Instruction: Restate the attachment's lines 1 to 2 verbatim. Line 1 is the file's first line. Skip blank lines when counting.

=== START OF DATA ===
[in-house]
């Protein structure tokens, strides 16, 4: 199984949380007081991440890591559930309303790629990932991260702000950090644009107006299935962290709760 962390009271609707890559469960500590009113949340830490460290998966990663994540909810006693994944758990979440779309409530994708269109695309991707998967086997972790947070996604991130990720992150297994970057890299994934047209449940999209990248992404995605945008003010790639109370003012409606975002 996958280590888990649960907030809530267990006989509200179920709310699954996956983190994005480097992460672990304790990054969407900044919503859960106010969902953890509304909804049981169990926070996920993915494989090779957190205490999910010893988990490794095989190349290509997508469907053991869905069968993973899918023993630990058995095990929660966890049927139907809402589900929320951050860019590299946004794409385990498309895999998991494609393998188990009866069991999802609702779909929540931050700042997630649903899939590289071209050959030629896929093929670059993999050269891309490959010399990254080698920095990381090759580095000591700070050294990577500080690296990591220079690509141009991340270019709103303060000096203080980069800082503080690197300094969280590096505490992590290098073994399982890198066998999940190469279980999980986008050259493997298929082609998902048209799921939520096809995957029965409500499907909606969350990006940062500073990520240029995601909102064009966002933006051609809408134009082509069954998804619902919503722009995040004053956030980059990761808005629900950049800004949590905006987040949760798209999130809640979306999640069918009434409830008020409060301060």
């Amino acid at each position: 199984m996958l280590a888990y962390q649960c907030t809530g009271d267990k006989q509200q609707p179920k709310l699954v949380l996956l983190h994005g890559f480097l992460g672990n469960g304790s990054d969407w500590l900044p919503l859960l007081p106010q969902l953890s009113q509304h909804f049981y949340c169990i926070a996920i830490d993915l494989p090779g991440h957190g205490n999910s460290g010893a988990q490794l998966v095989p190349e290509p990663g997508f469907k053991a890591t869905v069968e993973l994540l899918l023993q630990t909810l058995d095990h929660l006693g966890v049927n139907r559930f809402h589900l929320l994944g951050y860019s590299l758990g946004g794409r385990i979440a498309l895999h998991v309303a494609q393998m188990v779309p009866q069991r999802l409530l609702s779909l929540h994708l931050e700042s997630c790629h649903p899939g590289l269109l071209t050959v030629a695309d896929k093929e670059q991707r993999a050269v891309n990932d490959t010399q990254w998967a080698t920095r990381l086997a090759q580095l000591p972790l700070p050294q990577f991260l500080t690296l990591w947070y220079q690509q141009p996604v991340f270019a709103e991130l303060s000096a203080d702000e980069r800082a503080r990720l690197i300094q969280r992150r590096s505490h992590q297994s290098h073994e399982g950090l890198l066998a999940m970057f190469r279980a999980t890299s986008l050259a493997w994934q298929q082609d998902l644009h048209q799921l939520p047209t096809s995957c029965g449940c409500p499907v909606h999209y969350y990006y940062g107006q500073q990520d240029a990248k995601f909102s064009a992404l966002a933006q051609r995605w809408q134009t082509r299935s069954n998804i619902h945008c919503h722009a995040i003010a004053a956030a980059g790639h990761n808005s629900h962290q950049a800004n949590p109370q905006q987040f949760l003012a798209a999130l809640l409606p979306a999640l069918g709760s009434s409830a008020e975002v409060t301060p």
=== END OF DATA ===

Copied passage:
[in-house]
């Protein structure tokens, strides 16, 4: 199984949380007081991440890591559930309303790629990932991260702000950090644009107006299935962290709760 962390009271609707890559469960500590009113949340830490460290998966990663994540909810006693994944758990979440779309409530994708269109695309991707998967086997972790947070996604991130990720992150297994970057890299994934047209449940999209990248992404995605945008003010790639109370003012409606975002 996958280590888990649960907030809530267990006989509200179920709310699954996956983190994005480097992460672990304790990054969407900044919503859960106010969902953890509304909804049981169990926070996920993915494989090779957190205490999910010893988990490794095989190349290509997508469907053991869905069968993973899918023993630990058995095990929660966890049927139907809402589900929320951050860019590299946004794409385990498309895999998991494609393998188990009866069991999802609702779909929540931050700042997630649903899939590289071209050959030629896929093929670059993999050269891309490959010399990254080698920095990381090759580095000591700070050294990577500080690296990591220079690509141009991340270019709103303060000096203080980069800082503080690197300094969280590096505490992590290098073994399982890198066998999940190469279980999980986008050259493997298929082609998902048209799921939520096809995957029965409500499907909606969350990006940062500073990520240029995601909102064009966002933006051609809408134009082509069954998804619902919503722009995040004053956030980059990761808005629900950049800004949590905006987040949760798209999130809640979306999640069918009434409830008020409060301060």